Résumé Marine reserves are viewed as flagship tools to protect exploited species and to contribute to the effective management of coastal fisheries. Yet, the extent to which marine reserves are globally interconnected and able to effectively seed areas, where fisheries are most critical for food and livelihood security is largely unknown. Using a hydrodynamic model of larval dispersal, we predict that most marine reserves are not interconnected by currents and that their potential benefits to fishing areas are presently limited, since countries with high dependency on coastal fisheries receive very little larval supply from marine reserves. This global mismatch could be reversed, however, by placing new marine reserves in areas sufficiently remote to minimize social and economic costs but sufficiently connected through sea currents to seed the most exploited fisheries and endangered ecosystems.  
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  Langue English Langue du Résumé Titre Original  
  Éditeur de collection Titre de collection Titre de collection Abrégé  
  Volume de collection Numéro de collection Edition  
  ISSN 2041-1723 ISBN (up) Médium  
  Région Expédition Conférence  
  Notes Approuvé pas de  
  Numéro d'Appel MARBEC @ isabelle.vidal-ayouba @ collection 2162  
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Auteur Dubois, M.; Rossi, V.; Ser-Giacomi, E.; Arnaud-Haond, S.; Lopez, C.; Hernandez-Garcia, E. doi  openurl
  Titre Linking basin-scale connectivity, oceanography and population dynamics for the conservation and management of marine ecosystems Type Article scientifique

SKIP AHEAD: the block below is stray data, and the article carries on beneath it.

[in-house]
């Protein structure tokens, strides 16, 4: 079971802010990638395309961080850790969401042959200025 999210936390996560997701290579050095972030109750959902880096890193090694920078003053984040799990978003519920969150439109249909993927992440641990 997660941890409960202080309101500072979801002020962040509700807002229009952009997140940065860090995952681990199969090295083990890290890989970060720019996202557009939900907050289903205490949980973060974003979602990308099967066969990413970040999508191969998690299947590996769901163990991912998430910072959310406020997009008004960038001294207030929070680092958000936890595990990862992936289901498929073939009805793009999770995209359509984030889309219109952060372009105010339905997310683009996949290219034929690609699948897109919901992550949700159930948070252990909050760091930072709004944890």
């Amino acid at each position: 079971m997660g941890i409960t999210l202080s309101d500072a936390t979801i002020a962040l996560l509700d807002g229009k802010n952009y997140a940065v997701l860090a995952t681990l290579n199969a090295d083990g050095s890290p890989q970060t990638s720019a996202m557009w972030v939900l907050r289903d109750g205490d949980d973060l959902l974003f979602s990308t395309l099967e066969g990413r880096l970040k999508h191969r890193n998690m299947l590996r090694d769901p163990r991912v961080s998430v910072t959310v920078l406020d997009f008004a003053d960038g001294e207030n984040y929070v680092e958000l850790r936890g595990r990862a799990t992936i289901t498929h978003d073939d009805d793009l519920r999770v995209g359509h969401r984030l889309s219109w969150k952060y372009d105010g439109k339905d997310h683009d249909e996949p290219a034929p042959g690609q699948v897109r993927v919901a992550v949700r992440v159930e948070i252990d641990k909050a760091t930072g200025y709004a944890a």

Année 2016 Publication Global Ecology and Biogeography Revue Abrégée Glob. Ecol. Biogeogr.  
  Volume 25 Numéro 5 Pages 503-515  
  Mots-Clés coral-reef fish; dispersal; genetic-structure; Larval dispersal; local retention; local retention; marine connectivity; marine ecosystems; marine protected areas; mediterranean littoral fishes; Mediterranean Sea; metapopulation; pelagic larval duration; population dynamics; Population Genetics; protected-area design; sea; self-recruitment; sink dynamics; source  
  Résumé AimAssessing the spatial structure and dynamics of marine populations is still a major challenge in ecology. The need to manage marine resources from ecosystem and large-scale perspectives is recognized, but our partial understanding of oceanic connectivity limits the implementation of globally pertinent conservation planning. Based on a biophysical model for the entire Mediterranean Sea, this study takes an ecosystem approach to connectivity and provides a systematic characterization of broad-scale larval dispersal patterns. It builds on our knowledge of population dynamics and discusses the ecological and management implications. LocationThe semi-enclosed Mediterranean Sea and its marine ecosystems are used as a case study to investigate broad-scale connectivity patterns and to relate them to oceanography and population dynamics. MethodsA flow network is constructed by evenly subdividing the basin into sub-regions which are interconnected through the transport of larvae by ocean currents. It allows for the computation of various connectivity metrics required to evaluate larval retention and exchange. ResultsOur basin-scale model predicts that retention processes are weak in the open ocean while they are significant in the coastal ocean and are favoured along certain coastlines due to specific oceanographic features. Moreover, we show that wind-driven divergent (convergent, respectively) oceanic regions are systematically characterized by larval sources (sinks, respectively). Finally, although these connectivity metrics have often been studied separately in the literature, we demonstrate they are interrelated under particular conditions. Their integrated analysis facilitates the appraisal of population dynamics, informing both genetic and demographic connectivities. Main conclusionsThis modelling framework helps ecologists and geneticists to formulate improved hypotheses of population structures and gene flow patterns and to design their sampling strategy accordingly. It is also useful in the implementation and assessment of future protection strategies, such as coastal and offshore marine reserves, by accounting for large-scale dispersal patterns, a missing component of current ecosystem management.